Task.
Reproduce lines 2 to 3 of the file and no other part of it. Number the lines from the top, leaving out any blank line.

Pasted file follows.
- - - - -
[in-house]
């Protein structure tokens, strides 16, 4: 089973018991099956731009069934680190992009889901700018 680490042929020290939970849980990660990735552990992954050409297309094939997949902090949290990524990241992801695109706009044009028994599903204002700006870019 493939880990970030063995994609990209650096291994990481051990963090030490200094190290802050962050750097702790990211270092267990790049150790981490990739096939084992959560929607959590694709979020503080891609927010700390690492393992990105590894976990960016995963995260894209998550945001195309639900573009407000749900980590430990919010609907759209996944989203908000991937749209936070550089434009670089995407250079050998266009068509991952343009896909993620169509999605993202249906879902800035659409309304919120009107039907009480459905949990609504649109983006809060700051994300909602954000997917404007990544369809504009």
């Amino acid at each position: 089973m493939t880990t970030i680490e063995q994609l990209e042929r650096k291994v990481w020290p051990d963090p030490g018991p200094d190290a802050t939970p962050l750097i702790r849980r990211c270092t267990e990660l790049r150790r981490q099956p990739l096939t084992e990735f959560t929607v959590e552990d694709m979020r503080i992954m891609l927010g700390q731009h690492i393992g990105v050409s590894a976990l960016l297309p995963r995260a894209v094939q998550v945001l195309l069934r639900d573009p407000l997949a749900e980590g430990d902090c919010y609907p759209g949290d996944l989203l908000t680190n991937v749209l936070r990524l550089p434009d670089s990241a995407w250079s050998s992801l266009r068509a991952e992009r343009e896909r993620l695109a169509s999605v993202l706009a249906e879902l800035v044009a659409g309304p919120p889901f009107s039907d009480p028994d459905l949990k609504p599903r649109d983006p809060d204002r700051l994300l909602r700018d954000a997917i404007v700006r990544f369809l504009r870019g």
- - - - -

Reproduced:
């Protein structure tokens, strides 16, 4: 089973018991099956731009069934680190992009889901700018 680490042929020290939970849980990660990735552990992954050409297309094939997949902090949290990524990241992801695109706009044009028994599903204002700006870019 493939880990970030063995994609990209650096291994990481051990963090030490200094190290802050962050750097702790990211270092267990790049150790981490990739096939084992959560929607959590694709979020503080891609927010700390690492393992990105590894976990960016995963995260894209998550945001195309639900573009407000749900980590430990919010609907759209996944989203908000991937749209936070550089434009670089995407250079050998266009068509991952343009896909993620169509999605993202249906879902800035659409309304919120009107039907009480459905949990609504649109983006809060700051994300909602954000997917404007990544369809504009």
């Amino acid at each position: 089973m493939t880990t970030i680490e063995q994609l990209e042929r650096k291994v990481w020290p051990d963090p030490g018991p200094d190290a802050t939970p962050l750097i702790r849980r990211c270092t267990e990660l790049r150790r981490q099956p990739l096939t084992e990735f959560t929607v959590e552990d694709m979020r503080i992954m891609l927010g700390q731009h690492i393992g990105v050409s590894a976990l960016l297309p995963r995260a894209v094939q998550v945001l195309l069934r639900d573009p407000l997949a749900e980590g430990d902090c919010y609907p759209g949290d996944l989203l908000t680190n991937v749209l936070r990524l550089p434009d670089s990241a995407w250079s050998s992801l266009r068509a991952e992009r343009e896909r993620l695109a169509s999605v993202l706009a249906e879902l800035v044009a659409g309304p919120p889901f009107s039907d009480p028994d459905l949990k609504p599903r649109d983006p809060d204002r700051l994300l909602r700018d954000a997917i404007v700006r990544f369809l504009r870019g």